Disease transmission risks occur when an infective organism gets passed from one animal to another. Vaccination at intake can help reduce risks by preventing and controlling disease.  Limiting contact between animals also reduces disease risks. Limiting contact between animals can be achieved by housing animals individually and this is a common practice in most clinics, hospitals and shelters. The problem arises when individually housed animals are handled to provide routine daily care – which is what generally needs to happen when animals are housed in single compartment housing units.  Single compartment kennels cannot be cleaned without moving the dog out of its kennel and most single cages that house cats are too small to clean (ideally spot clean) with the cat inside.

When animals are handled two things happen.  First it can be a stressful time for the animal, especially when they haven’t established a relationship with the care provider and second, the likelihood of passing an infectious organism from one animal to the next becomes part of the care process.  Handling animals one after another during the daily routine of cleaning and feeding heightens disease transmission risks. Wearing gloves and changing between each animal may help to reduce contaminants on one’s hands but it can be a hassle – so it often isn’t done properly - and it doesn’t address the contaminated clothing or shoes.

With double compartment housing much of the animal handling surrounding daily care (feeding and cleaning) can be reduced, thus a significant decrease in animal stress and disease risk can occur without anyone really having to think about it – it just works as it's part of the design.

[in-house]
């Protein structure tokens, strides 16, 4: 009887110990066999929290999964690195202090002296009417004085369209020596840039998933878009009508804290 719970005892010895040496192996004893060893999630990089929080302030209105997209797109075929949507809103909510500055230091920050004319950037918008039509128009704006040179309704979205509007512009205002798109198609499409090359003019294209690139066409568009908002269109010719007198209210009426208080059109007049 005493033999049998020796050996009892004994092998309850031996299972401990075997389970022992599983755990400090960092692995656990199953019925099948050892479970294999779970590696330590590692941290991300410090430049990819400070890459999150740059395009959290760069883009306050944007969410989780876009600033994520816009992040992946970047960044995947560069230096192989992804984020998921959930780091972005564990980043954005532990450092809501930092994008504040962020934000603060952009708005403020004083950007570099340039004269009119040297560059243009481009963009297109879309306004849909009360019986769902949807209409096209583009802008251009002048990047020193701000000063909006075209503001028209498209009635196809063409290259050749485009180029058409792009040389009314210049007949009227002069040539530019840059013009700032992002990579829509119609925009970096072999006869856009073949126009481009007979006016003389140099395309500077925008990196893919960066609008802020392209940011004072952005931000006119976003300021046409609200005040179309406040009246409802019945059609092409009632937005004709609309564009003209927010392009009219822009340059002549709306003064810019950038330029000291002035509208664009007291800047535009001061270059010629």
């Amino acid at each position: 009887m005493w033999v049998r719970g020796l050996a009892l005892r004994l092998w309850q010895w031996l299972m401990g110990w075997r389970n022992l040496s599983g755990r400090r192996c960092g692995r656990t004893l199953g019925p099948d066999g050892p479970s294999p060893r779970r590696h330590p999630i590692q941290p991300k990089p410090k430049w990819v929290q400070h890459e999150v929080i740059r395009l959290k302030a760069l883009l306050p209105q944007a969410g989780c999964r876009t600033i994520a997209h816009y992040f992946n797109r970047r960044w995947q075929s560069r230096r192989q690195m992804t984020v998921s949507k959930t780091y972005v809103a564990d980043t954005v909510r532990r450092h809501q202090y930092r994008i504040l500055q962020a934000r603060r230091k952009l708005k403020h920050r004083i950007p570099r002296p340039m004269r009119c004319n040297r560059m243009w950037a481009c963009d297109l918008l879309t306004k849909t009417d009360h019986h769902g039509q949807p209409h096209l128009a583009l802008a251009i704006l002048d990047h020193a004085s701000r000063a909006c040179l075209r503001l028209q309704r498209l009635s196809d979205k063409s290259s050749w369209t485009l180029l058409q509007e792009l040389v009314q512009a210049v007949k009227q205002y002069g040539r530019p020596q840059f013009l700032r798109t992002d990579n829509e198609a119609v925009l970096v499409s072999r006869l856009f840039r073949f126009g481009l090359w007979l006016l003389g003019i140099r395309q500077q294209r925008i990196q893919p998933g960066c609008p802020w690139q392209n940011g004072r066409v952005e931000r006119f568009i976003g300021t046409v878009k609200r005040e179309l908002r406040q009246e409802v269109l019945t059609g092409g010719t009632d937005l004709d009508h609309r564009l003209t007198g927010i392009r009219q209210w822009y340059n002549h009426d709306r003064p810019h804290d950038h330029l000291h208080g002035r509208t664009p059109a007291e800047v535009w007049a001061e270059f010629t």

Many animals entering shelters, clinics or hospitals are timid until they get to know their new environment and the people that are caring for them. Some may show signs of fear or aggression. Animals that must be handled because their housing is single compartment can experience tremendous stress. Some animals express fear and stress simply due to a person approaching their kennel when no place for retreat is provided. Staff safety and humane animal care are both better provided when all animal housing is double compartment. With most double compartment housing the animal has a place to retreat within its housing environment and limited to no handling needs to occur. The animal can be located safely on one side of the housing unit (via use of a pass-through with the door closed) while the staff member safely tends to the daily care needs on the other side.

Efficiency of care. Staff only have so many hours a day to provide for all the daily care needs of the population of animals.  Daily cleaning and feeding is something that must be done every single day.  It is often the first task of the day and if it takes a long time and there is not much time left over - well, other things just won't get done.... perhaps it’s phone calls that could help an animal in the community, or helping an interested client or adopter, maybe it’s not having time to walk the dogs or provide cats with some out of cage time or perhaps it means not noticing that an animal is not feeling well or any number of a long list of tasks staff need time to do - but which gets put off to another day. Having the daily routine of cleaning and feeding take up less of the work day can free up staff time for other important tasks.

Providing animals with double compartment housing not only meets their needs and helps reduce stress but also provides staff with the safest, most efficient and humane way to care for pet animals when they are housed short-term in animal shelters, boarding facilities, veterinary hospitals and veterinary clinics, etc, anywhere kennel or cage housing is used.

Double compartment housing for pets is win/win-meeting the needs of the pets and those who care for them.

Low-stress cat housing

Low stress cat housing sketch by Dr. Denae Wagner
Click to view larger image

Low-stress dog housing

Low stress dog housing sketch by Dr. Denae Wagner
Click to view larger image